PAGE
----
Assin Manso, 3 April 2017 – Some 1000 students from three schools in Assin Manso in the Central region of Ghana joined the rest of the world this year to mark the International Day for the Remembrance of the Victims of Slavery and the Transatlantic Slave Trade with a tour of the Assin Manso river site and to reflect on the ordeal of slaves who were held there. The tour of the site was organized by UNIC Accra with support from the Department of Public Information Remember Slavery Programme.
Referred to as the Slave River, the Assin Manso River runs through the woods in Assin Manso, some 40 kilometers down the Cape Coast-Kumasi highway. It is believed that slaves from the Northern part of the country and from other West African countries were held at the Slave River, where they received their last bath, auctioned and branded before led to the slave castle in Cape Coast and transported out of the country.
The students, from Assin Manso Senior High School, Adankwaman Senior High School in Assin Darmang and Assin Nsuta Agriculture Senior High School in Assin Nsuta, were briefed by the Slave River site manager, Mr. Kwaku Addo. He explained the concept of slavery to the students and cautioned them against prejudices and injustice. The students later took turns to tour the site to gain a deeper understanding of the Transatlantic Slave Trade and the agony of the slaves. For these students, reliving the moments of the slaves at the Slave River, was educative, informative and emotional. In an interview, 16-year-old Albert Dwumfor Sarpong remarks: “coming here helps us to know and appreciate the past and to honour our ancestors”. And 16-year-old Millicent Gyamfi adds: “I have learnt that we are all equal, we should denounce maltreatment and we should learn to work together for our common good”.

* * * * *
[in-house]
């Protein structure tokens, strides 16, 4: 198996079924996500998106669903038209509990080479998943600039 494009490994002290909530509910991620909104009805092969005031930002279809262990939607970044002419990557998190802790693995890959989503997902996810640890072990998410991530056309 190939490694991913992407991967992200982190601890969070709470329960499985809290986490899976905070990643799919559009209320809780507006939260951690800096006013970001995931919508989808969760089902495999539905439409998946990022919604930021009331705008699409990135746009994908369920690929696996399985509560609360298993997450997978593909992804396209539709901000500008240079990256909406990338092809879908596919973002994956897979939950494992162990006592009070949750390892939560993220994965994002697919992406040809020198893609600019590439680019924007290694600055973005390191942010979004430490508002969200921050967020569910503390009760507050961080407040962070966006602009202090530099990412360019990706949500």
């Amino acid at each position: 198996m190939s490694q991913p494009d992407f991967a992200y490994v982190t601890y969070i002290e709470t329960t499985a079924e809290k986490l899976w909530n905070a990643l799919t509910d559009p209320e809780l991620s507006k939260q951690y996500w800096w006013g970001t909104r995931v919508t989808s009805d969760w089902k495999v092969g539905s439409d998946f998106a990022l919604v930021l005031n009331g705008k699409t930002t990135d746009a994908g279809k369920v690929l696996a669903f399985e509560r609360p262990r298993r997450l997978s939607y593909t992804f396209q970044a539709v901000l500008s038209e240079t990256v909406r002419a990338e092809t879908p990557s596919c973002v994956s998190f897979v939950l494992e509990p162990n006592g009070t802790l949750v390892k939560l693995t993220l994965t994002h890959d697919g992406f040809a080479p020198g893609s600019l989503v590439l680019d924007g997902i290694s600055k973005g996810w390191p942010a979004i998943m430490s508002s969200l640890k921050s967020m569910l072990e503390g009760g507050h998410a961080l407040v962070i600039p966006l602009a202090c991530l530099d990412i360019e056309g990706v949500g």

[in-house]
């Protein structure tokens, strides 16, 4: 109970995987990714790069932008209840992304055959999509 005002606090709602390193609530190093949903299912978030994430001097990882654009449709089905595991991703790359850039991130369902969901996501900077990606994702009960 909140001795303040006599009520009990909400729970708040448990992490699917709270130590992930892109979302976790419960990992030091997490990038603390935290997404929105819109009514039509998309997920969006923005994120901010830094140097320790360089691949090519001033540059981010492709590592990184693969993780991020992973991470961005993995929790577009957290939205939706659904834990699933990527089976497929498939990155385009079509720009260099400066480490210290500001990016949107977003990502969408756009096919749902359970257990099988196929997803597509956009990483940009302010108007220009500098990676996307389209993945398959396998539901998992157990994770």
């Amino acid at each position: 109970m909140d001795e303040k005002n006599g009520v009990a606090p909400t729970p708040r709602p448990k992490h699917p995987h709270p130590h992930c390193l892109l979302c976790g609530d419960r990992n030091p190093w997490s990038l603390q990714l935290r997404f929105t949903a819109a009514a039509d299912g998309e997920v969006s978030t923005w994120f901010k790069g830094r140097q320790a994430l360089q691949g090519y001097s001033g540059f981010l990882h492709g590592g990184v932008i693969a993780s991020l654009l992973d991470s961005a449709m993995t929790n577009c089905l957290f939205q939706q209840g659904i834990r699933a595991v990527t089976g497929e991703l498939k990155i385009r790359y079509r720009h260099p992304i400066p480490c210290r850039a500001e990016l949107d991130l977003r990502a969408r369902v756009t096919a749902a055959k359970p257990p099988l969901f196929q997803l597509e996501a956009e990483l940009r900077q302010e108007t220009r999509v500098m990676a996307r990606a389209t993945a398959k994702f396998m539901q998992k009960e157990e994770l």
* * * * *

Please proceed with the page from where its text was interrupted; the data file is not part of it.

The tour of the Slave River site was preceded by a film screening of “They are We”, a story of survival and a remarkable reunion of a family driven apart for over 150 years by the transatlantic slave trade, and an exhibition titled “Remembering Slavery: Recognition, Justice and Development”. The exhibition highlights the 10th anniversary of the Remember Slavery Programme, the work of the International Decade of the People of African Descent and the concept of memory and the legacy of the Transatlantic Slave Trade. The occasion offered the students a better understanding of the significance of Remembering Slavery.
The Headmistress of the Assin Manso Senior High School, Madam Grace Ohemeng appealed to the United Nations Information Centre in Accra to hold regular outreach events for students to enable them learn and appreciate more the work of the UN. She also requested that exhibitions on specific occasions like the Remember Slavery be mounted on school campuses for a period of time to serve as a learning platform for the students. The peak of the events was a visit and tour of the Slave River by over a thousand students from three senior high schools.